- Jan 26, 2012
That's what I thought, unfortunately it's an incorrect reading of the DxO low light score and really goes to show why the low light score is such a poor metric. The SNR is a component of the DxO low light score, but that score is determined by interpolating out the highest ISO setting that will satisfy a minimum value for three metrics: SNR, DR, and color depth. It's really the color depth one that tends to throw things off. Like I said earlier, your estimate of ~0.42 stops improvement in SNR between the R3 and R5 from the score is way off. DxO actually provides the SNR data and the reality is that the difference between the R5 and R3 is some where between 0.5-1dB, which corresponds to 1/12th to 1/6th of a stop. Nowhere close to 1/2 a stop.Go back to my post number 18 where DxOmark's numbers are in the image. The R3 has a low light iso of 4086 calculated by DxOmark from their S/N data, the R5 is 3042. The difference in stops (ev) is log(base2) of 4086/3042 = 0.4256.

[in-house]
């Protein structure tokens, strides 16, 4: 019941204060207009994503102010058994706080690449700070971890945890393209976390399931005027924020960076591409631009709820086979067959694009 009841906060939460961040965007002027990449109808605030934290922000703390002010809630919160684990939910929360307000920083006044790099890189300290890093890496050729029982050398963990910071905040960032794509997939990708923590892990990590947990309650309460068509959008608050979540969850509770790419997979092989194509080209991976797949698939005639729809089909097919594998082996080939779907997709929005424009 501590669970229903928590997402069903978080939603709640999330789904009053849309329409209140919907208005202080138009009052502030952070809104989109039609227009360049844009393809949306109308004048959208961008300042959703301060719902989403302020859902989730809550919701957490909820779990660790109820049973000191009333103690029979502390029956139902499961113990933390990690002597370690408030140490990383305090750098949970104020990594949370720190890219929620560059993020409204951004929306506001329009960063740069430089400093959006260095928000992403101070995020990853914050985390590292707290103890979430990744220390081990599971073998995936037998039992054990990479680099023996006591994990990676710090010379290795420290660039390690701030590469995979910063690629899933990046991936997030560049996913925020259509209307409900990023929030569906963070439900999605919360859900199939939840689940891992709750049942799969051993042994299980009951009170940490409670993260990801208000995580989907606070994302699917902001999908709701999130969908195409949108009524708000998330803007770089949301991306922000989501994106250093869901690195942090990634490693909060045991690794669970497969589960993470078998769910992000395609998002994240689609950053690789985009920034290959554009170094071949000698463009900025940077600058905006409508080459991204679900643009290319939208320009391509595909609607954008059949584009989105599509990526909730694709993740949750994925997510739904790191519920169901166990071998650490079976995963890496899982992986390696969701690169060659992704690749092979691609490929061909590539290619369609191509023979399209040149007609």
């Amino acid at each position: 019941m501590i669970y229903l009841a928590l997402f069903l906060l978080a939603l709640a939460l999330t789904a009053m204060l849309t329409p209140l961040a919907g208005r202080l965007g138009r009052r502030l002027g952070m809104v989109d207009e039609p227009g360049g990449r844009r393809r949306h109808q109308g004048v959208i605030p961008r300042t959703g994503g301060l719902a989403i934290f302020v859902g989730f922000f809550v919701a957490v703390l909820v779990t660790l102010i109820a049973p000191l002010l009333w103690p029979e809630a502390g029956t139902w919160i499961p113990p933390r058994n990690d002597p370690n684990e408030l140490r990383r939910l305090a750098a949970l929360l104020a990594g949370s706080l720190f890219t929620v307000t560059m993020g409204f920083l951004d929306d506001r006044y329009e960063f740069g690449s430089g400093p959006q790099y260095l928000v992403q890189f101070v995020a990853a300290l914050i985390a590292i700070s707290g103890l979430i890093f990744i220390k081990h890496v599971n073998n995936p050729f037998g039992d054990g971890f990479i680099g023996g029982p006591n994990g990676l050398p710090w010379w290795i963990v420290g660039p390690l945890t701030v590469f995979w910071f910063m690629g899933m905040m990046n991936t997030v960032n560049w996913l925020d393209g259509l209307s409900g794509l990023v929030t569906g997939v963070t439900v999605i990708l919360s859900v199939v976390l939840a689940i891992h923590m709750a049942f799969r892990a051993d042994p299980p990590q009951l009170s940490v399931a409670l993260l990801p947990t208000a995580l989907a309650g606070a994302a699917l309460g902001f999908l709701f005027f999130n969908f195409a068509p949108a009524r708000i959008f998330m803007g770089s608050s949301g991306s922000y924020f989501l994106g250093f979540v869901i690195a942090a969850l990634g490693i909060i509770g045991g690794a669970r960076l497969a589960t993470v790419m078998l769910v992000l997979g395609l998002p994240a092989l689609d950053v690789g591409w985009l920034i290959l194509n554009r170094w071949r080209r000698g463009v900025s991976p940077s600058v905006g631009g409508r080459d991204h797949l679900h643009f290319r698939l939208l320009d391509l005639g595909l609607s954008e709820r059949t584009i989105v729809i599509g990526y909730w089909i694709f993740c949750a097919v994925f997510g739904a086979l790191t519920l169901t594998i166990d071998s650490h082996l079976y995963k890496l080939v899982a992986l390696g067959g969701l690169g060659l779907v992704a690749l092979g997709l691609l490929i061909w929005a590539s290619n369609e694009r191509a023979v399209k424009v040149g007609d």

Note the iso for the R6 is 3394, only 20% poorer than that of the R3, and for which I calculated 0.27 ev. I think my calculations must be consistent with DxOmark as they write: "A difference in low-light ISO of 25% equals 1/3 EV and is only slightly noticeable." https://www.dxomark.com/dxomark-camera-sensor-testing-protocol-and-scores/#sports